Raphael Lemkin: the ambassador of our conscience

The ongoing Russian invasion of Ukraine has led to massive killings and casualties among civilian population. War crimes committed during the conflict remind us of the menace of genocide, especially while the invaders put the “denazification” motto on their banners. When dealing with such a divisive topic, it is important to remember the legacy left by the man who first coined the term “genocide”.

He was the first to call genocide by its proper name. He was the one who dedicated his life to one mission and enhanced international law via his “own” convention. Like many selfless humanists, this man accomplished his goal at the expense of his private life, welfare and premature death. He was unsuccessfully nominated for the Nobel Peace Prize ten times. He was not heard, when needed. He was accepted, only when the world had no choice. He was forgotten, once the world had no more use of him. That was the fate of Raphael Lemkin.

April 25, 2022 - Grzegorz Szymborski

Open Letter by 156 Experts on Eastern Europe and International Security to the German Government: Immediately Increase Berlin’s Support for Ukraine

Russia's illegal and open war of aggression against a peaceful neighbouring country, which began on February 24, 2022, sealed the failure of German and EU policies towards Russia over the past decades. These policies had been based on the hope that Russia's increasingly obvious neo-imperial ambitions could be contained through a combination of intense diplomacy, multilateral agreements, and various business relationships. However, Russia's continuous military presence in Moldova since 1992, its unconcealed expansion into Georgia since 2008 and into Ukraine since 2014, and further misconduct around the world had already shown this approach to be failing.

April 24, 2022 - New Eastern Europe

Prospects for a hydrogen alliance after Ukraine’s victory

The European Union needs hydrogen imports as never before, hence Ukraine could be the new source, Poland a transit country and Germany the destination market. The condition for such co-operation, however, would be a Ukraine without Russian troops killing Ukrainians on its territory.

March 30, 2022 - Anastasiia Zagoruichyk Wojciech Jakóbik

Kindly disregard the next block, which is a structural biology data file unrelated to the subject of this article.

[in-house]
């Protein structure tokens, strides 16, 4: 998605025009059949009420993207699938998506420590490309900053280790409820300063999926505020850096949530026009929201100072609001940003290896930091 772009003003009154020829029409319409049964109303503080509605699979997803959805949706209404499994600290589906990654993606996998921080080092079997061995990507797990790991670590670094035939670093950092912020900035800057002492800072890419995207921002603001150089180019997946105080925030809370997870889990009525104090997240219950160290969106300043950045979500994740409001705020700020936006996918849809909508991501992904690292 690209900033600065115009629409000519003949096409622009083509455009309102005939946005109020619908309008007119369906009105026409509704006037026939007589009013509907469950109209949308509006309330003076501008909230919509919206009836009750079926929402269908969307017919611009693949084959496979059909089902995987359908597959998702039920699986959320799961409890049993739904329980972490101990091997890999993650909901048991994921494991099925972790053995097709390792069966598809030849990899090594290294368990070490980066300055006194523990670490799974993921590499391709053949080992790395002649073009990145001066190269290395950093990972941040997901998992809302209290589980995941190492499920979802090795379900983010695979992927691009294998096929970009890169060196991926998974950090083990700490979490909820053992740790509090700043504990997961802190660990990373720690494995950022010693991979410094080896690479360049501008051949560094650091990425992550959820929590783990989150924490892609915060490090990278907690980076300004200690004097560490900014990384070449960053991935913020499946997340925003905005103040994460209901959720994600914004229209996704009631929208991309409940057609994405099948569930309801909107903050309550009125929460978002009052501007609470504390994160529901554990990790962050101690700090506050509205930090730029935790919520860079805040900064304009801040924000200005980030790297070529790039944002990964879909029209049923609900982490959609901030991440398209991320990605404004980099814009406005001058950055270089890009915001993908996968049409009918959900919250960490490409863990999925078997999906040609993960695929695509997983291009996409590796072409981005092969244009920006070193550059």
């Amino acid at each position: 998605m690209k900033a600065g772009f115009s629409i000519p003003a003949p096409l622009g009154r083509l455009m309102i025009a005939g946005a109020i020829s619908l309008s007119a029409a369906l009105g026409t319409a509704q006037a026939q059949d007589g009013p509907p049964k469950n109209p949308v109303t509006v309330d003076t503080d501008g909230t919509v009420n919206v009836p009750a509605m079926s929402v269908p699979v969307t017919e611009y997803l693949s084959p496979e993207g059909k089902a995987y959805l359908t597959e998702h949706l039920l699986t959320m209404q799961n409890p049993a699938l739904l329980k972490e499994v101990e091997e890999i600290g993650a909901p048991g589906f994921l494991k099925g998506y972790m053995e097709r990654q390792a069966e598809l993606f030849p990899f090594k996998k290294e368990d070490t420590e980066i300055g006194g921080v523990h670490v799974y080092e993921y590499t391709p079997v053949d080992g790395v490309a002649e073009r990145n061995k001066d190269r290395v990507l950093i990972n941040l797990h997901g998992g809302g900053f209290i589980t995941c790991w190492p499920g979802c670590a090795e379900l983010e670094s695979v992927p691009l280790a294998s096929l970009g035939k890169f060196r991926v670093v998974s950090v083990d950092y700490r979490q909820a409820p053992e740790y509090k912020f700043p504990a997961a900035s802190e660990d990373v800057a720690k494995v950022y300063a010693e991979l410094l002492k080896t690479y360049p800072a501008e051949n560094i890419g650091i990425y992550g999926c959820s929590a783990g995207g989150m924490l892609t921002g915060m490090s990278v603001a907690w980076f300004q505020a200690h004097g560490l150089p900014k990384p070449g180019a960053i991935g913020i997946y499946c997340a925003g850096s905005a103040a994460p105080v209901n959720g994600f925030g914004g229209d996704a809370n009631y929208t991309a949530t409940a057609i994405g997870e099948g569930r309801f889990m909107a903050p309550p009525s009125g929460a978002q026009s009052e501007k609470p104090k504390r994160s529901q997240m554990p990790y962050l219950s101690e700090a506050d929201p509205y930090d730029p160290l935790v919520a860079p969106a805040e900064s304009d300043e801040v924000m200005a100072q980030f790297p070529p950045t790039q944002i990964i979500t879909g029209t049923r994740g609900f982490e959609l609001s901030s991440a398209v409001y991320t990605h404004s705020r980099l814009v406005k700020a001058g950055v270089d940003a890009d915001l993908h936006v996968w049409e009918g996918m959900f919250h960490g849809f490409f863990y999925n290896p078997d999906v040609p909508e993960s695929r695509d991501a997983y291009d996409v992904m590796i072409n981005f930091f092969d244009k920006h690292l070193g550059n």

Ostpolitik after the German election

The low priority of foreign policy generally, and Eastern policy particularly, could be observed during the debates shaping the recent German election. The new government will have a chance to prove its position on Ostpolitik amid multiple conflicts in Eastern Europe that threaten peace and co-operation. One thing is certain, the old Ostpolitik does not provide European solutions to the challenges faced in the region today.

Between 1969 and 1989, the foreign policy of the Federal Republic of Germany aimed to reach a mutual settlement with the Soviet Union and its satellites. This policy began with the government of Willy Brandt and quickly became known as Ostpolitik. It superseded the “Hallstein Doctrine” implemented under Konrad Adenauer.

February 15, 2022 - Iris Kempe

Solidarity or death: what are the real challenges for German and EU civil society regarding Russia?

The Kremlin has placed many repressive measures on Russian civil society. These moves are largely based on encouraging self-censorship and dividing the sector into ‘good’ and ‘bad’ organisations. This process has had a devastating effect on public policy and has caused a crisis of representation at all levels. Despite this, the Kremlin appears eager to use these same measures outside the country in order to divide civil societies across the EU states.

August 27, 2021 - Anastasiia Sergeeva

The ongoing German-Polish NATO nuclear sharing nexus 

The future of NATO’s nuclear sharing programme in Central and Eastern Europe is closely connected to the political relationship between Washington, Berlin and Warsaw. Dimensions such as geopolitics and infrastructure must also be taken into account.  

July 1, 2021 - Aaron Allen